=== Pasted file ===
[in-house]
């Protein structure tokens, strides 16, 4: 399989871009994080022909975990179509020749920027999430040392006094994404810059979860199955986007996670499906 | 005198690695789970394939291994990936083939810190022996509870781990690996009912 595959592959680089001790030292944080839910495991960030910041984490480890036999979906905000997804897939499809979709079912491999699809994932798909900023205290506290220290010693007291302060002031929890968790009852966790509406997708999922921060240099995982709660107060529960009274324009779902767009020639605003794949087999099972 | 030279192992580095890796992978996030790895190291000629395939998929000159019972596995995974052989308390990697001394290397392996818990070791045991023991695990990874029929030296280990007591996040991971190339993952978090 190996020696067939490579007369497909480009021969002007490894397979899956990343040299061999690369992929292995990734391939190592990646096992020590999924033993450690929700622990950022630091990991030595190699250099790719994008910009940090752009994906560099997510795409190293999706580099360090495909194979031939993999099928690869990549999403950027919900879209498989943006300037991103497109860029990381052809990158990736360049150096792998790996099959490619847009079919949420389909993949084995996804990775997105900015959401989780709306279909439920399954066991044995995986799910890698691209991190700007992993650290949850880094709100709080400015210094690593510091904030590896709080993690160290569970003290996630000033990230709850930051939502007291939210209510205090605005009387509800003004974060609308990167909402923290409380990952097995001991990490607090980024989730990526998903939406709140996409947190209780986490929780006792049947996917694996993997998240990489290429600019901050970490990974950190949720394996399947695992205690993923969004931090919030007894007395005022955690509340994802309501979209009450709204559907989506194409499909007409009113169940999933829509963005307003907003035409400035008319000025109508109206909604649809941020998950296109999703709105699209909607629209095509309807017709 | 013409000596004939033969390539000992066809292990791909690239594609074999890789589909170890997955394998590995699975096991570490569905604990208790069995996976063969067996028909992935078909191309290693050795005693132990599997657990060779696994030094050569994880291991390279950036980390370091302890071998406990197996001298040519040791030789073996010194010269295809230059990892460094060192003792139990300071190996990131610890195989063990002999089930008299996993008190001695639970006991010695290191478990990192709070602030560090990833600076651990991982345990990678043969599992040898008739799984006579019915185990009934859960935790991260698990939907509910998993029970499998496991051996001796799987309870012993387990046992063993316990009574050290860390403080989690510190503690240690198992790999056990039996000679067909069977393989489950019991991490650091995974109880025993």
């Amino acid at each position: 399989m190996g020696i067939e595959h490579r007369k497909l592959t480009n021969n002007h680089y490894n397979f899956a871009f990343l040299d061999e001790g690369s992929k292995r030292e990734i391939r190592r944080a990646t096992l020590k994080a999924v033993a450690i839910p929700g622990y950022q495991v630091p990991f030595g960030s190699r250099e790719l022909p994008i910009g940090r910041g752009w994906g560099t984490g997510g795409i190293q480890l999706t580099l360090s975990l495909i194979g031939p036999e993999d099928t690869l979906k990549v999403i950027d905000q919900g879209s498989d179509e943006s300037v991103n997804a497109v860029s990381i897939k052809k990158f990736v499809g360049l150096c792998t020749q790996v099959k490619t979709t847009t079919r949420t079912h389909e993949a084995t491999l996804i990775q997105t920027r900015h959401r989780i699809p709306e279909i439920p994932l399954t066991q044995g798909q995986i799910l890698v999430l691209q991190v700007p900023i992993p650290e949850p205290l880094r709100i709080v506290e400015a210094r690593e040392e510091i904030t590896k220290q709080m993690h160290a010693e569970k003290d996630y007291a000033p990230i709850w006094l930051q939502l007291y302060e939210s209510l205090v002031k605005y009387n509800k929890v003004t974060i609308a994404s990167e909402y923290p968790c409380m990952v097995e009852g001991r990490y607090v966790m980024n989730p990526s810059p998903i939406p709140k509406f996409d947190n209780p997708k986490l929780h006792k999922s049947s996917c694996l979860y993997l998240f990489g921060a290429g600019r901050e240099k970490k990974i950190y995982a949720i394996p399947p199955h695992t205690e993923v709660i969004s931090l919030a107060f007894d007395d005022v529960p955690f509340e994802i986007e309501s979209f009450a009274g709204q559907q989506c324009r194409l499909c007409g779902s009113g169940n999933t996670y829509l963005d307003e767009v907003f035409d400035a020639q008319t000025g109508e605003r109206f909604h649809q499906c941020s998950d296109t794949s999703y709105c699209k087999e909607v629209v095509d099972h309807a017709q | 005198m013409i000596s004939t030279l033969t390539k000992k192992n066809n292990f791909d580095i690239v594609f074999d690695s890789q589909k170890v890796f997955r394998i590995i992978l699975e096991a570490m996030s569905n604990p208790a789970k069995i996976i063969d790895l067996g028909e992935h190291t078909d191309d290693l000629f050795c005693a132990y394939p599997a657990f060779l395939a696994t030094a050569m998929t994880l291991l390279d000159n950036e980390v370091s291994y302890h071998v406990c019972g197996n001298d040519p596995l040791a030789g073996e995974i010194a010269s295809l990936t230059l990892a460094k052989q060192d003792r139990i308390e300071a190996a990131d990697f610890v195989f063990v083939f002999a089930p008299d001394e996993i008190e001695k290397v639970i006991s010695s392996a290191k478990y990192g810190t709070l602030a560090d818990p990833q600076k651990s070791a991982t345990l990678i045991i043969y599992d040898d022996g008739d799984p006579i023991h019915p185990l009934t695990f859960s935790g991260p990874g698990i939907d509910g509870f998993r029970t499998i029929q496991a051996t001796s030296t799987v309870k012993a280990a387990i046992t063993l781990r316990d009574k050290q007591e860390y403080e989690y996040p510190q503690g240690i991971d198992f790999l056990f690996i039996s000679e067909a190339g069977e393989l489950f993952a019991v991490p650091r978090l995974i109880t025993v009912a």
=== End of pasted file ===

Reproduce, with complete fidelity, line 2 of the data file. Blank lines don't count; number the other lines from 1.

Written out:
């Protein structure tokens, strides 16, 4: 399989871009994080022909975990179509020749920027999430040392006094994404810059979860199955986007996670499906 | 005198690695789970394939291994990936083939810190022996509870781990690996009912 595959592959680089001790030292944080839910495991960030910041984490480890036999979906905000997804897939499809979709079912491999699809994932798909900023205290506290220290010693007291302060002031929890968790009852966790509406997708999922921060240099995982709660107060529960009274324009779902767009020639605003794949087999099972 | 030279192992580095890796992978996030790895190291000629395939998929000159019972596995995974052989308390990697001394290397392996818990070791045991023991695990990874029929030296280990007591996040991971190339993952978090 190996020696067939490579007369497909480009021969002007490894397979899956990343040299061999690369992929292995990734391939190592990646096992020590999924033993450690929700622990950022630091990991030595190699250099790719994008910009940090752009994906560099997510795409190293999706580099360090495909194979031939993999099928690869990549999403950027919900879209498989943006300037991103497109860029990381052809990158990736360049150096792998790996099959490619847009079919949420389909993949084995996804990775997105900015959401989780709306279909439920399954066991044995995986799910890698691209991190700007992993650290949850880094709100709080400015210094690593510091904030590896709080993690160290569970003290996630000033990230709850930051939502007291939210209510205090605005009387509800003004974060609308990167909402923290409380990952097995001991990490607090980024989730990526998903939406709140996409947190209780986490929780006792049947996917694996993997998240990489290429600019901050970490990974950190949720394996399947695992205690993923969004931090919030007894007395005022955690509340994802309501979209009450709204559907989506194409499909007409009113169940999933829509963005307003907003035409400035008319000025109508109206909604649809941020998950296109999703709105699209909607629209095509309807017709 | 013409000596004939033969390539000992066809292990791909690239594609074999890789589909170890997955394998590995699975096991570490569905604990208790069995996976063969067996028909992935078909191309290693050795005693132990599997657990060779696994030094050569994880291991390279950036980390370091302890071998406990197996001298040519040791030789073996010194010269295809230059990892460094060192003792139990300071190996990131610890195989063990002999089930008299996993008190001695639970006991010695290191478990990192709070602030560090990833600076651990991982345990990678043969599992040898008739799984006579019915185990009934859960935790991260698990939907509910998993029970499998496991051996001796799987309870012993387990046992063993316990009574050290860390403080989690510190503690240690198992790999056990039996000679067909069977393989489950019991991490650091995974109880025993």